[32] Xiong HY, Alipanahi B, Lee LJ, Bretschneider H, Merico D, Yuen RK, Hua Y, Gueroussov S, Najafabadi HS, Hughes TR, Morris Q, Barash Y, Krainer AR, Jojic N, Scherer SW, Blencowe BJ, Frey BJ (2015) RNA splicing. The human splicing code reveals new insights into the genetic determinants of disease. Science 347: 1254806.
[33] Xue R, Mo R, Cui D, Cheng W, Wang H, Qin J, Liu Z (2023) Alternative Splicing in the Regulatory Circuit of Plant Temperature Response. Int J Mol Sci 24.
[34] Yeap WC, Namasivayam P, Ho CL (2014) HnRNP-like proteins as post-transcriptional regulators. Plant Sci 227: 90-100.
[35] Zhang C, Gschwend AR, Ouyang Y, Long M (2014) Evolution of gene structural complexity: an alternative-splicing-based model accounts for intron-containing retrogenes. Plant Physiol 165: 412-423.
[36] Zhang G, Guo G, Hu X, Zhang Y, Li Q, Li R, Zhuang R, Lu Z, He Z, Fang X, Chen L, Tian W, Tao Y, Kristiansen K, Zhang X, Li S, Yang H, Wang J (2010) Deep RNA sequencing at single base-pair resolution reveals high complexity of the rice transcriptome. Genome Res 20: 646-654.
[37] Zhang Z, Xiao B (2018) Comparative alternative splicing analysis of two contrasting rice cultivars under drought stress and association of differential splicing genes with drought response QTLs. Euphytica 214: 73.
Cite This Article
  • APA Style

    Fangyu Zhang, Zhengfeng Zhang, Enci Wang, Chengqi Wang, Benze Xiao. (2023). The Importance of Stiff Change of U(T) Content Around Splicing Sites in Efficient Plant Intron Splicing -- A Case Study in Rice. Computational Biology and Bioinformatics, 11(1), 13-18. https://doi.org/10.11648/j.cbb.20231101.12

    Copy | Download

    ACS Style

    Fangyu Zhang; Zhengfeng Zhang; Enci Wang; Chengqi Wang; Benze Xiao. The Importance of Stiff Change of U(T) Content Around Splicing Sites in Efficient Plant Intron Splicing -- A Case Study in Rice. Comput. Biol. Bioinform. 2023, 11(1), 13-18. doi: 10.11648/j.cbb.20231101.12

    Copy | Download

    AMA Style

    Fangyu Zhang, Zhengfeng Zhang, Enci Wang, Chengqi Wang, Benze Xiao. The Importance of Stiff Change of U(T) Content Around Splicing Sites in Efficient Plant Intron Splicing -- A Case Study in Rice. Comput Biol Bioinform. 2023;11(1):13-18. doi: 10.11648/j.cbb.20231101.12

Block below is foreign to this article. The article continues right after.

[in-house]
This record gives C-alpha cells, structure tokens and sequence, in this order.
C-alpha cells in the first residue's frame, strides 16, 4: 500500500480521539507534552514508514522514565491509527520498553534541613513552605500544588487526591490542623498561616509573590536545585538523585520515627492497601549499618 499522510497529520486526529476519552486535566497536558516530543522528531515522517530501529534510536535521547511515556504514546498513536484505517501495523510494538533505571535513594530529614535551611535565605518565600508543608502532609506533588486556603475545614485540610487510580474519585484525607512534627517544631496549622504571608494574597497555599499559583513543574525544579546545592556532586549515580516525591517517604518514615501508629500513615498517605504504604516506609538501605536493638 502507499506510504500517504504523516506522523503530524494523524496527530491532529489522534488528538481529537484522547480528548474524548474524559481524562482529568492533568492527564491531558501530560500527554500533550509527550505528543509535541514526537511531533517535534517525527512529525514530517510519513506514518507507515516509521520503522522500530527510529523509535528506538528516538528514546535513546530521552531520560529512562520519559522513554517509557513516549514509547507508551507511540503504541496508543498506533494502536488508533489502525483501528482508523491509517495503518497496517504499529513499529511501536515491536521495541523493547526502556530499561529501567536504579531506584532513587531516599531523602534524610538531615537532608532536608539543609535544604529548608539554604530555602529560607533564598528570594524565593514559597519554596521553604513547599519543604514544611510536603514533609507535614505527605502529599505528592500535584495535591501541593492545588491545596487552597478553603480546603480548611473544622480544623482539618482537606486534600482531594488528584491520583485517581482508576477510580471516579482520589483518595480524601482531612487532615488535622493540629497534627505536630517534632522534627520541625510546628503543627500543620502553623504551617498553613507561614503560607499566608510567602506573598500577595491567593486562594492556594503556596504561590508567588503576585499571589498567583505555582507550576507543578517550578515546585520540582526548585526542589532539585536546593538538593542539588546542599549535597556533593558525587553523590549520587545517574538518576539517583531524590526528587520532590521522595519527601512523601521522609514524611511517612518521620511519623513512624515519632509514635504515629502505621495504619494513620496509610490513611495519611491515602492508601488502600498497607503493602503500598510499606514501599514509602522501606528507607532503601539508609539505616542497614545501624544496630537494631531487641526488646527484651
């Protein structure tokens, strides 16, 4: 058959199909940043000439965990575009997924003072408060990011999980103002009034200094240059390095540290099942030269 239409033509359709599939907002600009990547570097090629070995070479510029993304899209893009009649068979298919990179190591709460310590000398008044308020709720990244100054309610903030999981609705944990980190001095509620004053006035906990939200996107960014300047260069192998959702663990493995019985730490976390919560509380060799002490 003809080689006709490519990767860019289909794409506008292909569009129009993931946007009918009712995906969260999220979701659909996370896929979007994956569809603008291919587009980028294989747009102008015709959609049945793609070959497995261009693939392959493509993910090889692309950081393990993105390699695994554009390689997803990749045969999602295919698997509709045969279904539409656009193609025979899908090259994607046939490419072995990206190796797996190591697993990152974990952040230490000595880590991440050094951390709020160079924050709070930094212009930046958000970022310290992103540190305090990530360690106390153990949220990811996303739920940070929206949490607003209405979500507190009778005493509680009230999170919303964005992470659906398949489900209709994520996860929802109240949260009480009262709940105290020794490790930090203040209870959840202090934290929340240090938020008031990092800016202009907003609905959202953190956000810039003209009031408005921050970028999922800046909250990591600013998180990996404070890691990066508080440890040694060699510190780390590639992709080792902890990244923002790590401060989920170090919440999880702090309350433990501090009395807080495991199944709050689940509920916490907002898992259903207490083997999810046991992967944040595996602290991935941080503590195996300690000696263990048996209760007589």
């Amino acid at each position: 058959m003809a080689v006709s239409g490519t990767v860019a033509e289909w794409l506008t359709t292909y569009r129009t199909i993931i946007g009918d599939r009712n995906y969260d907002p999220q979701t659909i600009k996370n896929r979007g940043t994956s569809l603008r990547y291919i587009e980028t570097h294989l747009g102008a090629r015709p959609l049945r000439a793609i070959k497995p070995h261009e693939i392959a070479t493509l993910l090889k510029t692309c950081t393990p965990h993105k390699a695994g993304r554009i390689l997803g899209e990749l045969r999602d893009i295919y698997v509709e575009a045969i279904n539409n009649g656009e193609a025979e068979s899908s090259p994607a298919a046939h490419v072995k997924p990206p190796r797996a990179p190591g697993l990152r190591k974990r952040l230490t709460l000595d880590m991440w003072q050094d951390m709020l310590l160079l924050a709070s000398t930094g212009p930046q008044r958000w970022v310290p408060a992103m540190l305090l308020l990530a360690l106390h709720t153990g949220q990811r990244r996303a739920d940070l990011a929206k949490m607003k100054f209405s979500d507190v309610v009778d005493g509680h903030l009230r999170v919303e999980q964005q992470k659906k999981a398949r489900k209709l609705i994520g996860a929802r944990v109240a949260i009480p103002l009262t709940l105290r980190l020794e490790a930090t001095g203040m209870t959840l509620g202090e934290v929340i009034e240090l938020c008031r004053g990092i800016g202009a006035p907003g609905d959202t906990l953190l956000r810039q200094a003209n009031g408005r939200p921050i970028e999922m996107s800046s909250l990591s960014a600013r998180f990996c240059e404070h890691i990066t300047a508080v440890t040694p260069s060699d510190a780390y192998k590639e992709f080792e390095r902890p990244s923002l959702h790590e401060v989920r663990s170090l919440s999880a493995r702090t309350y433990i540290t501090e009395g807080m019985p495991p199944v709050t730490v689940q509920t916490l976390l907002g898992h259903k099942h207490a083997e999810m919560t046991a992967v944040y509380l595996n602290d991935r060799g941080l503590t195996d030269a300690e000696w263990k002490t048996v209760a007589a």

Copy | Download

  • @article{10.11648/j.cbb.20231101.12,
      author = {Fangyu Zhang and Zhengfeng Zhang and Enci Wang and Chengqi Wang and Benze Xiao},
      title = {The Importance of Stiff Change of U(T) Content Around Splicing Sites in Efficient Plant Intron Splicing -- A Case Study in Rice},
      journal = {Computational Biology and Bioinformatics},
      volume = {11},
      number = {1},
      pages = {13-18},
      doi = {10.11648/j.cbb.20231101.12},
      url = {https://doi.org/10.11648/j.cbb.20231101.12},
      eprint = {https://article.sciencepublishinggroup.com/pdf/10.11648.j.cbb.20231101.12},
      abstract = {Pre-mRNAs splicing is one of the fundamental process which generates multiple transcripts from a single gene, contributing to transcriptome and proteome diversity. AS is regulated by the cooperation of trans-factors and cis-elements. In plants, extensive alternative splicing occurs not only in tissue-specific manner but also in response to stress conditions. Intron retention is the most predominant splicing type. However, the cis-elements regulating intron retention are still ambiguous in plants, especially under environmental stresses. This study aimed to elucidate the cis-elements underlying intron retention in plants under adverse enrironments. Using RNA-seq data of rice cultivars IRAT109 and ZS97 under drought environments, we compared the sequence characteristics between constitutive and retained introns. The results show that the main AS types include intron retention (IR), alternative acceptor sites (AA), alternative donor sites (AD) and cassette exon (exon skipping, ES). Among of them, IR was the prevelent pattern with frequencies of 30.8-31.2%. Motif analysis of 5' and 3' 200bp intron sequences found rich U(T) in the motifs for both constitutive and retained introns. By further analysis of base composition of sequences flanking splice sites, we detected a notable difference in U(T) content between introns and their neighboring exons in constitutive introns, but not in retained introns. The results in this study suggested that the lack of significant changes in U(T) content between retained introns and neighboring exons might be a potential cis feature of intron retention.},